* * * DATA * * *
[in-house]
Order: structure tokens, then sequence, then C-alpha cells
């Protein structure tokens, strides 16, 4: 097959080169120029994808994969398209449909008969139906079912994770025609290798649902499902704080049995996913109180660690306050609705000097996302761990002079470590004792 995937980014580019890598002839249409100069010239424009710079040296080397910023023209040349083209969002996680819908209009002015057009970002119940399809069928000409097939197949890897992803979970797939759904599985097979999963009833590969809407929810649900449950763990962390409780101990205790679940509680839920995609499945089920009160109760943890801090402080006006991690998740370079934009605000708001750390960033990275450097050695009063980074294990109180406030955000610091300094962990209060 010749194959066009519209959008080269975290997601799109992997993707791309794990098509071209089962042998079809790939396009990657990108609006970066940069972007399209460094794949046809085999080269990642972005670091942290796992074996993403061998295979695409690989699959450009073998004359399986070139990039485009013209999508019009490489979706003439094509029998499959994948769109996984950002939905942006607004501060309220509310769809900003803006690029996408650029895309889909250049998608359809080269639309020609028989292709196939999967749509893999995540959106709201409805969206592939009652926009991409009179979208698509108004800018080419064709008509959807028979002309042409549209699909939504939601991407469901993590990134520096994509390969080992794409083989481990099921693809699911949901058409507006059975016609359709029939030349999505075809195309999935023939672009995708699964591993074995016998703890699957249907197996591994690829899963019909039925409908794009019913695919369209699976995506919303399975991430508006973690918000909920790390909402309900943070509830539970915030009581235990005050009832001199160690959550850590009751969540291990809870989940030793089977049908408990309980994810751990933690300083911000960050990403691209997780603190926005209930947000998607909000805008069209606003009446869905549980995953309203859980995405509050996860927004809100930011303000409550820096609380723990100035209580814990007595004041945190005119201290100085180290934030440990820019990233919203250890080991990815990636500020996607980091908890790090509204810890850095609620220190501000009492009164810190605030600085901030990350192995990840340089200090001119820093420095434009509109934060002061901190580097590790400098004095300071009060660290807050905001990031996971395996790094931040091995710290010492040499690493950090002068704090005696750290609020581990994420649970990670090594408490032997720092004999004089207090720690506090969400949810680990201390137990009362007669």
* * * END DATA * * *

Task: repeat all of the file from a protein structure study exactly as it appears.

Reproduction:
[in-house]
Order: structure tokens, then sequence, then C-alpha cells
């Protein structure tokens, strides 16, 4: 097959080169120029994808994969398209449909008969139906079912994770025609290798649902499902704080049995996913109180660690306050609705000097996302761990002079470590004792 995937980014580019890598002839249409100069010239424009710079040296080397910023023209040349083209969002996680819908209009002015057009970002119940399809069928000409097939197949890897992803979970797939759904599985097979999963009833590969809407929810649900449950763990962390409780101990205790679940509680839920995609499945089920009160109760943890801090402080006006991690998740370079934009605000708001750390960033990275450097050695009063980074294990109180406030955000610091300094962990209060 010749194959066009519209959008080269975290997601799109992997993707791309794990098509071209089962042998079809790939396009990657990108609006970066940069972007399209460094794949046809085999080269990642972005670091942290796992074996993403061998295979695409690989699959450009073998004359399986070139990039485009013209999508019009490489979706003439094509029998499959994948769109996984950002939905942006607004501060309220509310769809900003803006690029996408650029895309889909250049998608359809080269639309020609028989292709196939999967749509893999995540959106709201409805969206592939009652926009991409009179979208698509108004800018080419064709008509959807028979002309042409549209699909939504939601991407469901993590990134520096994509390969080992794409083989481990099921693809699911949901058409507006059975016609359709029939030349999505075809195309999935023939672009995708699964591993074995016998703890699957249907197996591994690829899963019909039925409908794009019913695919369209699976995506919303399975991430508006973690918000909920790390909402309900943070509830539970915030009581235990005050009832001199160690959550850590009751969540291990809870989940030793089977049908408990309980994810751990933690300083911000960050990403691209997780603190926005209930947000998607909000805008069209606003009446869905549980995953309203859980995405509050996860927004809100930011303000409550820096609380723990100035209580814990007595004041945190005119201290100085180290934030440990820019990233919203250890080991990815990636500020996607980091908890790090509204810890850095609620220190501000009492009164810190605030600085901030990350192995990840340089200090001119820093420095434009509109934060002061901190580097590790400098004095300071009060660290807050905001990031996971395996790094931040091995710290010492040499690493950090002068704090005696750290609020581990994420649970990670090594408490032997720092004999004089207090720690506090969400949810680990201390137990009362007669």